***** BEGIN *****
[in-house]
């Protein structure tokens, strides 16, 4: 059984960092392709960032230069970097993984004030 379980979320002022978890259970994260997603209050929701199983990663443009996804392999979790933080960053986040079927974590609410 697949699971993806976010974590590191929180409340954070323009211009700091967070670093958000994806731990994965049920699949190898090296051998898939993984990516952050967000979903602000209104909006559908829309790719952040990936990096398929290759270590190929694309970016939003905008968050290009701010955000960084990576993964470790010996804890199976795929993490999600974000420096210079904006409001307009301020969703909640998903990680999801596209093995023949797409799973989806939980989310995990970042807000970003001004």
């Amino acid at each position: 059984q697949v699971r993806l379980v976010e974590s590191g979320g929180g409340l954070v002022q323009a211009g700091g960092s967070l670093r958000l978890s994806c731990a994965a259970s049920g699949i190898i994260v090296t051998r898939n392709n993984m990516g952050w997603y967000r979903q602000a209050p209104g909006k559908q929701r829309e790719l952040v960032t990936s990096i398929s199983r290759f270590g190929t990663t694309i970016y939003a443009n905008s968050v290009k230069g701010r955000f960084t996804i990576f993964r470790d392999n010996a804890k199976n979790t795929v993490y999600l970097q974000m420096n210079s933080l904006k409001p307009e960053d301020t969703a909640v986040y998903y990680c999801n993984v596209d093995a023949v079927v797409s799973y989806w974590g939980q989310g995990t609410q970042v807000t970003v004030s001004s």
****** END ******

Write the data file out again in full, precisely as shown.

[in-house]
């Protein structure tokens, strides 16, 4: 059984960092392709960032230069970097993984004030 379980979320002022978890259970994260997603209050929701199983990663443009996804392999979790933080960053986040079927974590609410 697949699971993806976010974590590191929180409340954070323009211009700091967070670093958000994806731990994965049920699949190898090296051998898939993984990516952050967000979903602000209104909006559908829309790719952040990936990096398929290759270590190929694309970016939003905008968050290009701010955000960084990576993964470790010996804890199976795929993490999600974000420096210079904006409001307009301020969703909640998903990680999801596209093995023949797409799973989806939980989310995990970042807000970003001004």
């Amino acid at each position: 059984q697949v699971r993806l379980v976010e974590s590191g979320g929180g409340l954070v002022q323009a211009g700091g960092s967070l670093r958000l978890s994806c731990a994965a259970s049920g699949i190898i994260v090296t051998r898939n392709n993984m990516g952050w997603y967000r979903q602000a209050p209104g909006k559908q929701r829309e790719l952040v960032t990936s990096i398929s199983r290759f270590g190929t990663t694309i970016y939003a443009n905008s968050v290009k230069g701010r955000f960084t996804i990576f993964r470790d392999n010996a804890k199976n979790t795929v993490y999600l970097q974000m420096n210079s933080l904006k409001p307009e960053d301020t969703a909640v986040y998903y990680c999801n993984v596209d093995a023949v079927v797409s799973y989806w974590g939980q989310g995990t609410q970042v807000t970003v004030s001004s």